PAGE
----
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9 life skills I’ve learnt from travelling

 

I’m a firm believer that while travel doesn’t necessarily make life better, it can make you better at life. From practical skills such as money management and organisation to intangibles such as intuition and adaptability, here are nine life skills I’ve learned and honed during my time on the road – and you probably have too.

Image by Julie Pimentel on flickr

 

1. Money management

Scraping together pennies to save for that first backpacking trip helps to establish an every-penny-counts attitude to money, which is good news when it comes to saving money in the future. Thinking of everything in terms of holidays is a great way to curb spending:

“Stop buying take-away coffee for one year = a weekend break in Prague! ”

Time spent haggling with market traders in Marrakech is also invaluable (and not only because I now own a beauty of a leather footrest). Negotiating and being unafraid to walk away from a deal are skills that come in handy in life back home, whether you’re hammering out a new mobile phone contract or hitting the car boot/yard sales. Haggling is also a great way to practice deal-making. A smile or a joke can be an easy way to break the tension, and a well-timed humorous aside can help to sweeten the deal. Which brings me to…
 
 
2. People skills
 
When you travel, you mix with people from all over the world. You meet people with completely different values to your own – and you learn to respect them. Your way is not the only way; in fact, be open to listening and learning and you might find a better way to approach life.

“Even the negative encounters are learning opportunities.”

Even the negative encounters are learning opportunities. You will encounter practices you simply can’t stand, such as smoking in enclosed spaces (I’m thinking of a particular bus ride across the border between China and Mongolia here…) or a complete lack of respect for personal space. Consider these exercises in tolerance that will stand you in good stead for the rest of your life. The same applies to…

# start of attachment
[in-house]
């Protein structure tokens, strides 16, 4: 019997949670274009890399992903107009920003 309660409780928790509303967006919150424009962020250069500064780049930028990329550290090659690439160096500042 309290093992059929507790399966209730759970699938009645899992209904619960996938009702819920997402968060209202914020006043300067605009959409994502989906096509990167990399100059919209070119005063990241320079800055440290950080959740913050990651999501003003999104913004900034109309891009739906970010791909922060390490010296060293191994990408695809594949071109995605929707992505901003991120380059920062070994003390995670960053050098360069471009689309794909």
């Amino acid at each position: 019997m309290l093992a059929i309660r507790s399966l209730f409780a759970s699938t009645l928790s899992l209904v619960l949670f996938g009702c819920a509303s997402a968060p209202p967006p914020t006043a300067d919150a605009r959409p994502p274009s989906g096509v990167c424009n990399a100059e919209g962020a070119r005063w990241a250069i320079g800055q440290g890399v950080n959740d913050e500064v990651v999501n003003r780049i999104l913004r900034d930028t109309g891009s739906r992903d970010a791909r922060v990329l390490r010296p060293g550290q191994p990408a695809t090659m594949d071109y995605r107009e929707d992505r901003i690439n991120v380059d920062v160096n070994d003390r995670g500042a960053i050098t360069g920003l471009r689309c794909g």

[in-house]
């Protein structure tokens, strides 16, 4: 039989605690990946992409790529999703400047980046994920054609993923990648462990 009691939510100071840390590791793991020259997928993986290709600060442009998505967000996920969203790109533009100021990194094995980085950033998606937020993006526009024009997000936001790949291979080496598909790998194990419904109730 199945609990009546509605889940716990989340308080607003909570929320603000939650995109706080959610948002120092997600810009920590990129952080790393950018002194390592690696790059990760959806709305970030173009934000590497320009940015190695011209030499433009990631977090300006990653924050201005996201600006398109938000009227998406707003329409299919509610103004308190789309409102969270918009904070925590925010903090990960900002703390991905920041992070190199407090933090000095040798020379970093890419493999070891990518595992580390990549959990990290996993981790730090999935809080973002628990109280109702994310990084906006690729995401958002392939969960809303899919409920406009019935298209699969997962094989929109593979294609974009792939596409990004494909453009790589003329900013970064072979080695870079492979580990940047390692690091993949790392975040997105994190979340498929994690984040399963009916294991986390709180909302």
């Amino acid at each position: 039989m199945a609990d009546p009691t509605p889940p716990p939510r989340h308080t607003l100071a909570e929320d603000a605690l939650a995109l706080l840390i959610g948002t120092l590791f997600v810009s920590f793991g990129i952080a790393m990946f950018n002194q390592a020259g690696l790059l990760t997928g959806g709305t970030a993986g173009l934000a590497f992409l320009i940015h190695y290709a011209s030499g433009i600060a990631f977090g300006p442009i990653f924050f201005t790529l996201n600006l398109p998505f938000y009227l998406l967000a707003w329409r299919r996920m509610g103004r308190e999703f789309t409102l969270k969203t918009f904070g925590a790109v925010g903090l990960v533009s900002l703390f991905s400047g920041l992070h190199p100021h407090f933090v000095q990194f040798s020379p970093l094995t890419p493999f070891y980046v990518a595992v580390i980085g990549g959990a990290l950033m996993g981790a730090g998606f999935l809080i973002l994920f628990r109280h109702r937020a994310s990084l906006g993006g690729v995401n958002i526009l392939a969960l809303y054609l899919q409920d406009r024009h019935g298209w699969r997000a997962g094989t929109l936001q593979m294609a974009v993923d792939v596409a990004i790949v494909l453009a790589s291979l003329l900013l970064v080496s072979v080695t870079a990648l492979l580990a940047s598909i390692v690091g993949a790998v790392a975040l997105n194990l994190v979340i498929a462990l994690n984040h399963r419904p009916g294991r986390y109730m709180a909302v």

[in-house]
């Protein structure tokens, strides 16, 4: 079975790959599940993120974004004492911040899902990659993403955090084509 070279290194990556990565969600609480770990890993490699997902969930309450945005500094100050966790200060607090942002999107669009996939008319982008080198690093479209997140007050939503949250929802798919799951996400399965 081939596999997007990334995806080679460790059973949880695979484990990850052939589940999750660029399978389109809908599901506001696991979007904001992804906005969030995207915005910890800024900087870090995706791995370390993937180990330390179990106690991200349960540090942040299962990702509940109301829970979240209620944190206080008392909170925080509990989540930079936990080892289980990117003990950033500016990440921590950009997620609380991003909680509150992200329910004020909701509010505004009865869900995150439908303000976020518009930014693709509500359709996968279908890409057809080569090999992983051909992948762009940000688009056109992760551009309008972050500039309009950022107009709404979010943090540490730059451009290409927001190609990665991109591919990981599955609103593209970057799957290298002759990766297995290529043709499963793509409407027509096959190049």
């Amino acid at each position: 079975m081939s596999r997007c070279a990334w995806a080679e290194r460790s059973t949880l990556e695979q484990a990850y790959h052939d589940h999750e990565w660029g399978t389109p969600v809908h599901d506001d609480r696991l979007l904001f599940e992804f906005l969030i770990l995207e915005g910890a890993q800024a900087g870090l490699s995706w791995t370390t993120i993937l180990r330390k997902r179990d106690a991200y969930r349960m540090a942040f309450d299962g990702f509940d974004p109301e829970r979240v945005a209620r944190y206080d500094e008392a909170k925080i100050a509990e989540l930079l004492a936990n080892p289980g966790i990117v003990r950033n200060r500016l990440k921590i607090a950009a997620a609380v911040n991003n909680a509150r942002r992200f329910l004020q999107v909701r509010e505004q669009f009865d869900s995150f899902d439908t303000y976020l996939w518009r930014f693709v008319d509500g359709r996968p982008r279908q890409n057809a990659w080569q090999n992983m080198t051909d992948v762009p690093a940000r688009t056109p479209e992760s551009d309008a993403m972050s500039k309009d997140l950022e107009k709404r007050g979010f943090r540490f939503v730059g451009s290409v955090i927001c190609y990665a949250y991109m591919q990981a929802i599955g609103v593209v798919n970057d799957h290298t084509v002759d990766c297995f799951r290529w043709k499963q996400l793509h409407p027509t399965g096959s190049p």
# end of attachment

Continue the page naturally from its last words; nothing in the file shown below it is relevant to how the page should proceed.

3. Patience

There will be delays. There will be misunderstandings. You could get het up about them or you could take a deep breath, sit down, do some people-watching, read a book – whatever it takes to calm down. Eventually you learn to take the latter approach. Be patient, go with the flow and you’ll get there in the end.
 
 
4. Intuition

Travel tunes you in to your instincts and teaches you to trust them. Part of this is thanks to all that time spent talking to people you’ve just met – and learning to discern the difference between stranger and danger.
 
 
5. Resourcefulness

Travel bestows you with the ability to read signs – literally and metaphorically. When signs for the train station are in a foreign language, for example, you can either employ the language dictionary or get resourceful and engage other skills, make connections and use your ever-growing powers of deduction.

“And if you still get it wrong, well, you’ll figure it out eventually (strengthening your resilience is a useful side effect)!”

6. Teamwork

Travel with others and you soon learn to recognise another’s strengths and weaknesses – and put them to use. You might engage all those new money management skills and take on responsibility for splitting restaurant bills and planning the budget. Your travel buddy might be great at chatting to people (that’s those people skills coming into play) and finding out the best local bars. And travelling with a super-organised person who’s willing to take care of timetabling transport and sightseeing is an absolute blessing. Between you, you’ve got it all covered, and no-one’s feeling put-upon.
 
7. Planning ahead

Of course, even when you have a hyper-organised travel buddy, you need to learn to organise yourself, and there’s nothing like an extended trip to make you plan well ahead. Whether that’s researching the vaccinations you need, staying on top of your credit card and passport expiry dates or micro-planning your daily schedule so you don’t miss a thing or overspend on a last-minute hotel, travel will really test your diary- and budget-keeping skills. And you’ll learn that factoring in downtime is essential.
 
8. Adaptability

When the planning ahead doesn’t pan out the way you imagined, you learn to be adaptable. A body that’s always on the move needs a mind that can stay a few steps ahead. Travel tests and sharpens your ability to react to new situations flexibly and with resilience. And ideally with a sense of humour.
 
9. Confidence

It all adds up to more confidence, in yourself and in things working out. Confidence that you’re heading in the right direction even when the path isn’t clear.
 
And the best thing? Travellers never stop learning, even those with 100+ countries under their belt.
 
What life lessons has travelling taught you?